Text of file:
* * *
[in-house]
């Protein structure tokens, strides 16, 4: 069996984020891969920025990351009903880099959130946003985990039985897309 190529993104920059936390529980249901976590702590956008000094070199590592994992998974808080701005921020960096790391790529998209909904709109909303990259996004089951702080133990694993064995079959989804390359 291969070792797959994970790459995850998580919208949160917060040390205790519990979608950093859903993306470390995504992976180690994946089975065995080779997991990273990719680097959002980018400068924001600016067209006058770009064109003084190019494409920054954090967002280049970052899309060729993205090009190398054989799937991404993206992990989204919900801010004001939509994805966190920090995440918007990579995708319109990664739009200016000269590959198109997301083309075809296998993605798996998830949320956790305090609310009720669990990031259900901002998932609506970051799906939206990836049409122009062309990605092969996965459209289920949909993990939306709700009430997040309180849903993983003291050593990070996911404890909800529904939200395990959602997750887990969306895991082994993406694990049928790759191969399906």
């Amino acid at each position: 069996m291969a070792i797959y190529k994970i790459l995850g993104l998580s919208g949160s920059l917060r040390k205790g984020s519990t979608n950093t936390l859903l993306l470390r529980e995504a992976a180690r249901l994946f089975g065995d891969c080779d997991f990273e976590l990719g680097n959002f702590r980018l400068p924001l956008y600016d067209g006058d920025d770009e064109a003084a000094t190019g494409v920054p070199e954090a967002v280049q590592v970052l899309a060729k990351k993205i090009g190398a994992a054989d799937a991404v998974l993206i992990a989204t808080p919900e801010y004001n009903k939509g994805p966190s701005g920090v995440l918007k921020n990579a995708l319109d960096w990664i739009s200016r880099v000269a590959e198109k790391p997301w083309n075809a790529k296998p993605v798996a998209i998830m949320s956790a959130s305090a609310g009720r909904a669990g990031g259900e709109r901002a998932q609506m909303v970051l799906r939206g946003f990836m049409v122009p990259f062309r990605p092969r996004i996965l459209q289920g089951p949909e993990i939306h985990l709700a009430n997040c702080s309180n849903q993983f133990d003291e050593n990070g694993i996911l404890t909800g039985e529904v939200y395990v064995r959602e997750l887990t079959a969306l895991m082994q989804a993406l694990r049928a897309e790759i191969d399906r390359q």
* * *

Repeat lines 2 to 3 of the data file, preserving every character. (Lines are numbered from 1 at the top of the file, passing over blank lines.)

């Protein structure tokens, strides 16, 4: 069996984020891969920025990351009903880099959130946003985990039985897309 190529993104920059936390529980249901976590702590956008000094070199590592994992998974808080701005921020960096790391790529998209909904709109909303990259996004089951702080133990694993064995079959989804390359 291969070792797959994970790459995850998580919208949160917060040390205790519990979608950093859903993306470390995504992976180690994946089975065995080779997991990273990719680097959002980018400068924001600016067209006058770009064109003084190019494409920054954090967002280049970052899309060729993205090009190398054989799937991404993206992990989204919900801010004001939509994805966190920090995440918007990579995708319109990664739009200016000269590959198109997301083309075809296998993605798996998830949320956790305090609310009720669990990031259900901002998932609506970051799906939206990836049409122009062309990605092969996965459209289920949909993990939306709700009430997040309180849903993983003291050593990070996911404890909800529904939200395990959602997750887990969306895991082994993406694990049928790759191969399906």
């Amino acid at each position: 069996m291969a070792i797959y190529k994970i790459l995850g993104l998580s919208g949160s920059l917060r040390k205790g984020s519990t979608n950093t936390l859903l993306l470390r529980e995504a992976a180690r249901l994946f089975g065995d891969c080779d997991f990273e976590l990719g680097n959002f702590r980018l400068p924001l956008y600016d067209g006058d920025d770009e064109a003084a000094t190019g494409v920054p070199e954090a967002v280049q590592v970052l899309a060729k990351k993205i090009g190398a994992a054989d799937a991404v998974l993206i992990a989204t808080p919900e801010y004001n009903k939509g994805p966190s701005g920090v995440l918007k921020n990579a995708l319109d960096w990664i739009s200016r880099v000269a590959e198109k790391p997301w083309n075809a790529k296998p993605v798996a998209i998830m949320s956790a959130s305090a609310g009720r909904a669990g990031g259900e709109r901002a998932q609506m909303v970051l799906r939206g946003f990836m049409v122009p990259f062309r990605p092969r996004i996965l459209q289920g089951p949909e993990i939306h985990l709700a009430n997040c702080s309180n849903q993983f133990d003291e050593n990070g694993i996911l404890t909800g039985e529904v939200y395990v064995r959602e997750l887990t079959a969306l895991m082994q989804a993406l694990r049928a897309e790759i191969d399906r390359q």